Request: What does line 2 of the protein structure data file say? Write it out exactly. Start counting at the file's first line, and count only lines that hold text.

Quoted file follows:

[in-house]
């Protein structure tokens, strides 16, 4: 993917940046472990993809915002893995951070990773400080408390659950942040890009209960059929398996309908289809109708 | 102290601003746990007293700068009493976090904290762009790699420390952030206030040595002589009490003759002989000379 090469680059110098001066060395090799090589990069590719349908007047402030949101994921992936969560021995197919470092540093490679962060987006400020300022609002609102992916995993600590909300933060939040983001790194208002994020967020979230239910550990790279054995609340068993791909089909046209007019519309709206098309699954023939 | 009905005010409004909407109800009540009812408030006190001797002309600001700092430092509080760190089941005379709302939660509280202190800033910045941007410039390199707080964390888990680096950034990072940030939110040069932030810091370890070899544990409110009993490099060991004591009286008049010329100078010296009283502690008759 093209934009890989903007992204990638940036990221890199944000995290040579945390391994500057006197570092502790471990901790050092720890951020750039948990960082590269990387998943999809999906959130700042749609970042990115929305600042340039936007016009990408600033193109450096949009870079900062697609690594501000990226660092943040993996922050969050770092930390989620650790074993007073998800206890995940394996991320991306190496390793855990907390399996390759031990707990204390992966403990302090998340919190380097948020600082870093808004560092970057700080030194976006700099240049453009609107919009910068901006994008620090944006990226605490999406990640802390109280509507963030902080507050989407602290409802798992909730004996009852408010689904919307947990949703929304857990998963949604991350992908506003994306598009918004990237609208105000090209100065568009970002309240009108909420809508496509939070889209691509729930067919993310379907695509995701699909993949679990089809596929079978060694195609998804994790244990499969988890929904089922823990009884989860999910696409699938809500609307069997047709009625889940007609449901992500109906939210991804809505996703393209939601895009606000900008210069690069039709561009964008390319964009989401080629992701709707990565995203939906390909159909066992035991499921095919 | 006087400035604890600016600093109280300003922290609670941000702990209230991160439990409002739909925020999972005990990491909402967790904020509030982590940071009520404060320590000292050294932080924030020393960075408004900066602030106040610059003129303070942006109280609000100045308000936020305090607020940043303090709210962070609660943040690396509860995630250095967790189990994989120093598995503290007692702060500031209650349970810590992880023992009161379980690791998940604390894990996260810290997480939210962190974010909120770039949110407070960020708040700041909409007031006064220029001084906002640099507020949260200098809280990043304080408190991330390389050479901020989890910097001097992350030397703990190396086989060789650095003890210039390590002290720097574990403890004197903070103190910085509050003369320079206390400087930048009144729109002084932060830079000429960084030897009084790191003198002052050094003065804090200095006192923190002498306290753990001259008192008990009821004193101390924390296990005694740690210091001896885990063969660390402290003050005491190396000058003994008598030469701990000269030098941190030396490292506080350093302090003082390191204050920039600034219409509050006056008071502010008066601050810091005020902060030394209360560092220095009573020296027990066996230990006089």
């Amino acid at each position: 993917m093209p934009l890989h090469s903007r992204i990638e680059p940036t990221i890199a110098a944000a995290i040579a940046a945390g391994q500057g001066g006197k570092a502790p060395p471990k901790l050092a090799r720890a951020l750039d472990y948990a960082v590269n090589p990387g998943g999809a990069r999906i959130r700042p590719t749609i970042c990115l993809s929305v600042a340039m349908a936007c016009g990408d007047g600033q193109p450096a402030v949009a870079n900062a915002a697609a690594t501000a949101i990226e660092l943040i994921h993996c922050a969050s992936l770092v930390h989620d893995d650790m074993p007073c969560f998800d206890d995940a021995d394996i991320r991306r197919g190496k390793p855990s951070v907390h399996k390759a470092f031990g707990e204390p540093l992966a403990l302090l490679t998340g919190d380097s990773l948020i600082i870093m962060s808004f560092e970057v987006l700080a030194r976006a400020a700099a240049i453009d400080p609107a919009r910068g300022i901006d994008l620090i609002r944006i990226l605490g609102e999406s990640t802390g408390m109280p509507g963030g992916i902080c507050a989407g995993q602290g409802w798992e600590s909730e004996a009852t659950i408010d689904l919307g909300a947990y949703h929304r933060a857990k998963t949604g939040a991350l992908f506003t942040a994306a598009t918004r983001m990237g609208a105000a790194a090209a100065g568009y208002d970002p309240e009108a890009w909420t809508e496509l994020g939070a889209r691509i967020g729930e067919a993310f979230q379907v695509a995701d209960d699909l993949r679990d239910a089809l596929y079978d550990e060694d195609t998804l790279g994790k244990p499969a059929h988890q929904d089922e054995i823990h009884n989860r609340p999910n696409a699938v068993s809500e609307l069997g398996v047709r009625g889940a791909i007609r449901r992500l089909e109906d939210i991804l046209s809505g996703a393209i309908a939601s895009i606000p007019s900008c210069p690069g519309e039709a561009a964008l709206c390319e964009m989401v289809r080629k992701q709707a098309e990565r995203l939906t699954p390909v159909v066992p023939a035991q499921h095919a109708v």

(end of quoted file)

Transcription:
């Protein structure tokens, strides 16, 4: 993917940046472990993809915002893995951070990773400080408390659950942040890009209960059929398996309908289809109708 | 102290601003746990007293700068009493976090904290762009790699420390952030206030040595002589009490003759002989000379 090469680059110098001066060395090799090589990069590719349908007047402030949101994921992936969560021995197919470092540093490679962060987006400020300022609002609102992916995993600590909300933060939040983001790194208002994020967020979230239910550990790279054995609340068993791909089909046209007019519309709206098309699954023939 | 009905005010409004909407109800009540009812408030006190001797002309600001700092430092509080760190089941005379709302939660509280202190800033910045941007410039390199707080964390888990680096950034990072940030939110040069932030810091370890070899544990409110009993490099060991004591009286008049010329100078010296009283502690008759 093209934009890989903007992204990638940036990221890199944000995290040579945390391994500057006197570092502790471990901790050092720890951020750039948990960082590269990387998943999809999906959130700042749609970042990115929305600042340039936007016009990408600033193109450096949009870079900062697609690594501000990226660092943040993996922050969050770092930390989620650790074993007073998800206890995940394996991320991306190496390793855990907390399996390759031990707990204390992966403990302090998340919190380097948020600082870093808004560092970057700080030194976006700099240049453009609107919009910068901006994008620090944006990226605490999406990640802390109280509507963030902080507050989407602290409802798992909730004996009852408010689904919307947990949703929304857990998963949604991350992908506003994306598009918004990237609208105000090209100065568009970002309240009108909420809508496509939070889209691509729930067919993310379907695509995701699909993949679990089809596929079978060694195609998804994790244990499969988890929904089922823990009884989860999910696409699938809500609307069997047709009625889940007609449901992500109906939210991804809505996703393209939601895009606000900008210069690069039709561009964008390319964009989401080629992701709707990565995203939906390909159909066992035991499921095919 | 006087400035604890600016600093109280300003922290609670941000702990209230991160439990409002739909925020999972005990990491909402967790904020509030982590940071009520404060320590000292050294932080924030020393960075408004900066602030106040610059003129303070942006109280609000100045308000936020305090607020940043303090709210962070609660943040690396509860995630250095967790189990994989120093598995503290007692702060500031209650349970810590992880023992009161379980690791998940604390894990996260810290997480939210962190974010909120770039949110407070960020708040700041909409007031006064220029001084906002640099507020949260200098809280990043304080408190991330390389050479901020989890910097001097992350030397703990190396086989060789650095003890210039390590002290720097574990403890004197903070103190910085509050003369320079206390400087930048009144729109002084932060830079000429960084030897009084790191003198002052050094003065804090200095006192923190002498306290753990001259008192008990009821004193101390924390296990005694740690210091001896885990063969660390402290003050005491190396000058003994008598030469701990000269030098941190030396490292506080350093302090003082390191204050920039600034219409509050006056008071502010008066601050810091005020902060030394209360560092220095009573020296027990066996230990006089």